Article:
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Ahead of us, it was just starting: October’s pizzazz like the carnival barker, with top hat and swinging a gold cane.

The asphalt path, still moist from yesterday’s rains and imprinted by a pastiche of saffron and rusts, was its first welcome. More came in quick succession: mimosas and maples still clinging to their dried and torn leaves, resembling half-opened parasols; sun-warmed winds teasing tendrils of vines curlicued around plank fences; islands of leafy shade inviting the next footfall; and within a large evergreen, twittering sparrows sounding like jokesters filled with stories.

Another season, outstanding for its brilliance-to-faded beauty is upon us. Even its eventual stripping has its own message, for senses attuned to it. Within each revelation comes wisdom, trust in the Changer, and ultimate meaning.

All the more to intentionally focus upon each day’s pizzazz and listen for the joy. It’s there.

In memory, I return to the first morning of my arrival at East Gloucester, Massachusetts, stretch into the bleached lawn chair next to the ocean, and open my citified world to nature’s expansive healing. Desperate is my need for watering.

October’s brilliance caps hesitant waves with opulence that lap against the base of the monolithic Brace Rock; it resembles a dusky pachyderm snoozing in the morning heat, its humps whitened by decades of excrement. Against luminous skies, crowds of herring gulls honk into fly-space, while others pump their wings, catch columns of wind, gliding in somersaults and pinwheels. Like cobra helicopters, twin ravens pan the boulder-strewn shore until they vanish.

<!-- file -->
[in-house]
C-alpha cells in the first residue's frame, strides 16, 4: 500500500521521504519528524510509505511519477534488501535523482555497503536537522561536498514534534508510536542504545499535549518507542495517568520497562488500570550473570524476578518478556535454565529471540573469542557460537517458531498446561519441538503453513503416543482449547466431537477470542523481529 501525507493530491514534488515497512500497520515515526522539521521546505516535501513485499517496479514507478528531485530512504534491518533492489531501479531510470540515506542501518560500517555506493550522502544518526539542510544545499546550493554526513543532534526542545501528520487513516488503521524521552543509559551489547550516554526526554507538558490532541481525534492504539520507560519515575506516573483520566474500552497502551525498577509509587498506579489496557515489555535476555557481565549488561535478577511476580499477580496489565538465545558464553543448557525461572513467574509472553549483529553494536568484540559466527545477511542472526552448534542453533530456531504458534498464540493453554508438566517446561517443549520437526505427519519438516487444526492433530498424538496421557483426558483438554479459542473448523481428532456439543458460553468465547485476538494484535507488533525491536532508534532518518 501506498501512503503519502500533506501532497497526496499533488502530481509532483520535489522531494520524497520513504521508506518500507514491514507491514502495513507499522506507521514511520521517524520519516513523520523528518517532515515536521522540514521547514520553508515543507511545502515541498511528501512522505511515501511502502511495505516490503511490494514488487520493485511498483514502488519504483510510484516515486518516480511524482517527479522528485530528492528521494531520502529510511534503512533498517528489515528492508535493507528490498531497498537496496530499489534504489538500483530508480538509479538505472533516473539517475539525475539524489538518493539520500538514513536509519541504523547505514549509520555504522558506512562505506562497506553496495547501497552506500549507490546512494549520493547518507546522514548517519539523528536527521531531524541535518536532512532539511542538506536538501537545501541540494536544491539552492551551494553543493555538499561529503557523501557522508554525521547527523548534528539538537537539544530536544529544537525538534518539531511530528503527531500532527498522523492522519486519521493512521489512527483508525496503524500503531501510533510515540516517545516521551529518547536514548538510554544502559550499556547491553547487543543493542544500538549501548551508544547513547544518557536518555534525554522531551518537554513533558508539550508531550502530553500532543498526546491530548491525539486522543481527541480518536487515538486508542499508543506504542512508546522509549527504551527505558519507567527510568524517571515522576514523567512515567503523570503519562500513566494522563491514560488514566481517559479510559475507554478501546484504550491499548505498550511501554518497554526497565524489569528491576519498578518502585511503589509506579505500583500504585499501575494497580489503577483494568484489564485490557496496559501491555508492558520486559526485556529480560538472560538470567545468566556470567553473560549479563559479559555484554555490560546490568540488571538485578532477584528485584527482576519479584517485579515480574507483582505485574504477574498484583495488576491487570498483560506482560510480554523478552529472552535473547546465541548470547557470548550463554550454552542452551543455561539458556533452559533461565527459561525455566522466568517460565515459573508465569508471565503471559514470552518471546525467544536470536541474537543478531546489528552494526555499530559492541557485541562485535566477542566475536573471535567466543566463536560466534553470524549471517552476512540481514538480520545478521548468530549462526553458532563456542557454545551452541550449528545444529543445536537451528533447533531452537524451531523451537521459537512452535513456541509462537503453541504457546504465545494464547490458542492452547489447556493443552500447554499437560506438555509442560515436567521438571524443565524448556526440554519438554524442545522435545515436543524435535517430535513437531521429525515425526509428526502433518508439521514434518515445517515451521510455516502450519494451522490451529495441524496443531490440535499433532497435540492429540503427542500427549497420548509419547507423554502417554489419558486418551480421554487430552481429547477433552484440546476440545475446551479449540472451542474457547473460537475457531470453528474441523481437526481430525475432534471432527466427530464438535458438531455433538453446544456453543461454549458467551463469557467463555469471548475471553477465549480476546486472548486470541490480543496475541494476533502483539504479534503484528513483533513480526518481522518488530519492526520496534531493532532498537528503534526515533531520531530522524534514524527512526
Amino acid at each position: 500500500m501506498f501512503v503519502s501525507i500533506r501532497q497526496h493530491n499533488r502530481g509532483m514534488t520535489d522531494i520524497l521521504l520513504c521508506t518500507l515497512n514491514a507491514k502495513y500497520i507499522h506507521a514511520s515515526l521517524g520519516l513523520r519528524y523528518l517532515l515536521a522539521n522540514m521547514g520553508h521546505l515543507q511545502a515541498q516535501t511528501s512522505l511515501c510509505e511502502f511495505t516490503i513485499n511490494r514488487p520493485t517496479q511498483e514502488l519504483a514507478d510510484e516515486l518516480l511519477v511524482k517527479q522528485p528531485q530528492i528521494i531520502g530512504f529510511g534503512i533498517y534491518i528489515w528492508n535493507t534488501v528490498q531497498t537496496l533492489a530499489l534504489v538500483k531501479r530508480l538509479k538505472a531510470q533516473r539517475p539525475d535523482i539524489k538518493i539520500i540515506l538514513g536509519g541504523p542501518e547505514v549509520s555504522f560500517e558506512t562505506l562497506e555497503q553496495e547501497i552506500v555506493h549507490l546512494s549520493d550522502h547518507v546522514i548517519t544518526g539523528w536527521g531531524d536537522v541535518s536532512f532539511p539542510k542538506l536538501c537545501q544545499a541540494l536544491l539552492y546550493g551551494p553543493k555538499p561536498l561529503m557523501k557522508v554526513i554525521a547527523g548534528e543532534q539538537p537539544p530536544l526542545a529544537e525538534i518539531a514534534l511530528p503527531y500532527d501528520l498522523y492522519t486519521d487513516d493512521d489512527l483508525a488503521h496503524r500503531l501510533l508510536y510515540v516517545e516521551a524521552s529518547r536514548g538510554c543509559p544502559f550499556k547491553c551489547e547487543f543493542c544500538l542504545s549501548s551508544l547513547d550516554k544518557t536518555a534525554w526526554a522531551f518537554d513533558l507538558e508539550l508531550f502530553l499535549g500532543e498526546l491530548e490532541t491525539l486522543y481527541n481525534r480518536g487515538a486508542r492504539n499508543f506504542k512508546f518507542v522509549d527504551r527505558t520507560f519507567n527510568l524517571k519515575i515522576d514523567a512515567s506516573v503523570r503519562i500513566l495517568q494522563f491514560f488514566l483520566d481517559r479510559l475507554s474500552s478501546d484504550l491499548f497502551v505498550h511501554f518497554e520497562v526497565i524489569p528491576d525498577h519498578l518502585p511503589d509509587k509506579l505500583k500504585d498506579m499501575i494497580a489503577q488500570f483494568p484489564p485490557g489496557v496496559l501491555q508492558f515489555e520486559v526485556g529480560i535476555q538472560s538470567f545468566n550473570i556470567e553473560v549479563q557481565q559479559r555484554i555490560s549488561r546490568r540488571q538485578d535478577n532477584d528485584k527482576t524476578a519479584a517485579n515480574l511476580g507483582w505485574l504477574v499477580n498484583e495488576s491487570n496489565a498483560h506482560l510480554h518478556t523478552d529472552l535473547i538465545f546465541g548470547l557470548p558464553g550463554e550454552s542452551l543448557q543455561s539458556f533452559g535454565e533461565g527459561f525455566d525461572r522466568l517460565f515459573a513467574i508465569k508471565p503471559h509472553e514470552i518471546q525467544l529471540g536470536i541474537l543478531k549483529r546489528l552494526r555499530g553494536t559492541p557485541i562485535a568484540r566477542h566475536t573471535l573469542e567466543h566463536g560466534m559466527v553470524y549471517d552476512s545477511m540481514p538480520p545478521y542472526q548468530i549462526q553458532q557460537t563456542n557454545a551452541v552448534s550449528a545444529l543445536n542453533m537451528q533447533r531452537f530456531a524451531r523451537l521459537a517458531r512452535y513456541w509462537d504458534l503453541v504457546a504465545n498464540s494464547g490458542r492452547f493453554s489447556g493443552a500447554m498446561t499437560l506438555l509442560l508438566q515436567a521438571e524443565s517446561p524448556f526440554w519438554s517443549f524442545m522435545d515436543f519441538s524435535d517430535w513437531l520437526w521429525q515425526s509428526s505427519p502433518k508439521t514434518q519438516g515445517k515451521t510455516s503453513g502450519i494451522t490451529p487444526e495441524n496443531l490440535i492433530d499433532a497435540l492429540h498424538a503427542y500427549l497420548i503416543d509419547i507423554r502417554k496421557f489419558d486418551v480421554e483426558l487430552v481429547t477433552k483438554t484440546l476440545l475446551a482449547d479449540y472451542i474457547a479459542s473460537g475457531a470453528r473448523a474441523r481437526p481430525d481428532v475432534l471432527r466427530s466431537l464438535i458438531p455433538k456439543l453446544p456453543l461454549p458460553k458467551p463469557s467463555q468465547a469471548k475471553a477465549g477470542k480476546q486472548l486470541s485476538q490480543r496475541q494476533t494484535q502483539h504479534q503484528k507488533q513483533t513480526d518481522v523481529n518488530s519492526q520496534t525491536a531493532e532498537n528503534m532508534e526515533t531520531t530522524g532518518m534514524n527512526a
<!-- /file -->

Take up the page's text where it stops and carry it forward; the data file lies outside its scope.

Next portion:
I breathe deeply in my chair, then notice surf-bubbles skittering among handfuls of sandpipers, toeing the grainy sand like princesses. Upon stringy brackish seaweed, mosquitoes crowd like irritable shoppers in check-out lines.

Nearby, splashy quilts of wild grasses, golden rod, and sumac enliven miles of bronzed granite rocks along the coast. A solitary honeybee suns upon the breast of a goldenrod spear. A rare Monarch butterfly collapses its circus wings and alights on the fringed tip of purple loose strife.

A cobalt sky smiles upon this riotous foreplay. Time hangs suspended upon boney and gossamer wings. Within this jeweled kaleidoscope, an unseen power reveals her Soul and invites surrender.

Again, it has been done. I’m washed, clean.

For nearly two years, I have been blogging the experience of my terminal illness, Interstitial Lung Disease with Rheumatoid Arthritis, its symptoms creeping along like an inchworm in high grass, on holiday, with no incentive to hurry. Weeks have morphed into months; months, into years. Slowly, I learned that the disease would have its way with me. I could only witness its symptoms as they occurred.

This being the case, I resorted to head-writing my blogs despite practicing acceptance and surrender and following my daily self-care routine. But my unconscious need to control the uncontrollable, the death of my body, held full sway. My heart was elsewhere.

But last night’s prayer or dream seems to have changed things. My whole body warmed as I heard myself say from the heart, “To You, I return my body. I’m so grateful.” My whole being stirred. I felt free in a new way, and still do—at least today. Gone is the residual anger that had clung to my psyche like sticky spider webs. In no way could I remove them. Another has.

This new shift in attitude is critical for the remainder of my life. Whatever new symptoms there will be, and they’ll probably be many, my choice for fuller Life has been made. In the meantime, I have the next twenty-four hours to look after, with my heart seeking guidance.

My gratitude knows no bounds.

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